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Diamond Jim's: Roadside sign vexing state of Alaska nearly 50 years

Suzanna Caldwell
Loren Holmes photo

For almost 50 years, motorists passing Bird Creek along the Seward Highway have witnessed a small outcropping of civilization among the spruce trees, steep peaks and mudflats that line the road from Anchorage to Seward. Roadside signs signaled a brief burst of commerce.

Those signs are mostly gone now except for one holdout -- Diamond Jim's Liquor Store, the slightly bawdy, pink and blue sign calling motorists to stop in for T-shirts, panties and “hardcore Alaskan gifts.”

The deadline to remove the signs or face removal by the state was July 1. But the owner of the sign, Mary Lou Redmond, isn't budging. She says Gov. William Egan, who served two non-consecutive terms from 1959 to 1974 and died in 1984, told her the sign could stay within the right of way after Diamond Jim's was moved from Portage following the 1964 earthquake.

“I'll chain myself to the sign if I have to,” she said.

'Last icon of freedom'

While no one with the state Department of Transportation (DOT) disagrees that Egan told Redmond to keep it there, but they said the laws have changed, and now it's time to clear the right of way that extends on each side of the highway or lose federal highway funding.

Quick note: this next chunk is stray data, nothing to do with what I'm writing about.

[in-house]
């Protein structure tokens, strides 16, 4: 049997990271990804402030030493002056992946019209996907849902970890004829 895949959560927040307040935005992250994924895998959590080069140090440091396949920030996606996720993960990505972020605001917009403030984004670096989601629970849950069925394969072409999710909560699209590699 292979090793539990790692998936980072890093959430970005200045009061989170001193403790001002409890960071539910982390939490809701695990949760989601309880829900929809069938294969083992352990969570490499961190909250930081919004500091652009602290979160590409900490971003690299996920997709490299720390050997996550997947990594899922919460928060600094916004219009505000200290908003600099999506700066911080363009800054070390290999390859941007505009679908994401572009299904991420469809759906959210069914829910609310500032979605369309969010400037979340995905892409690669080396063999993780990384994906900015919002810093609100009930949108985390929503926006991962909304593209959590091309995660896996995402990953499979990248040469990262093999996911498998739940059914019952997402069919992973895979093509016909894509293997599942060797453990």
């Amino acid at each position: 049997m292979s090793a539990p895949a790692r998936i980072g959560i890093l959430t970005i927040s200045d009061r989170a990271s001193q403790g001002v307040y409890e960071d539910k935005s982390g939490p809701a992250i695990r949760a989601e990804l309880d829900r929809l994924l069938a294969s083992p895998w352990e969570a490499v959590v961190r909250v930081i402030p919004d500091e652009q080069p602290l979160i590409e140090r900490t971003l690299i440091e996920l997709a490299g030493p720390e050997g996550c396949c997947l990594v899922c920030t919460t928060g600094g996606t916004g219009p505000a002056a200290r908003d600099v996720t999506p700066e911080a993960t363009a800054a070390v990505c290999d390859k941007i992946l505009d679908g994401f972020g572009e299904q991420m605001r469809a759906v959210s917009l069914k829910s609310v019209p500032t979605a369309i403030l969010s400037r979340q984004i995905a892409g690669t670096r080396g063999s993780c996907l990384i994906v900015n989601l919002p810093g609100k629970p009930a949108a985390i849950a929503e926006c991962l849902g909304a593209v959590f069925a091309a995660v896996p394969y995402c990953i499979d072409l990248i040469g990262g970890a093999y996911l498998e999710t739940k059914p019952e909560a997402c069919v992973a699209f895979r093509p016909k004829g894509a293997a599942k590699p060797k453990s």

State Rep. Mike Hawker, R-Anchorage, is outraged over the lack of leniency in the situation. For six years, his office has suggested multiple solutions, none of which has been met with any sincerity by the state.

Hawker said Redmond has his full support in keeping her sign. If she chains herself to it, he vowed to be right there with her.

“(Redmond's) the last icon of freedom in Alaska,” Hawker said.

Questions over moving the signs started in 2004, when federal money for Seward Highway improvements began flowing to Alaska. But it wasn't until 2006 that DOT received a letter from the Federal Highway Administration (FHA). After completing a tour of the Seward Highway between Miles 96-102 during the Safety Roadway and Recreational Improvements Project, the feds discovered the right of way wasn’t clear of encroachments -- specifically business signs.

Rick Feller, spokesman for the state department of transportation’s central region, said the FHA offered two suggestions -- clear the signs or reimburse the federal government the $20 million cost of the project.

“The basic law is pretty simple,” Feller said. “There can't be any private business signs located within a Federal Aid State Right of Way.”

30 businesses conformed

Last summer, the state worked with 30 businesses along the Sterling Highway to make sure their signs conformed. All encroaching signs have been moved or will be moved by this summer, without legal action, according to Jill Reese, the state Department of Transportation right-of-way agent.

But even in a small stretch of land near Bird Creek, the width of right of ways can vary dramatically. Indian House, located at Mile 103 of the Seward Highway, has a right of way of only 50 feet from the center line of the road. Other businesses, like Diamond Jim's and the Bird Ridge Motel, have a right of way of 150 feet from the center line.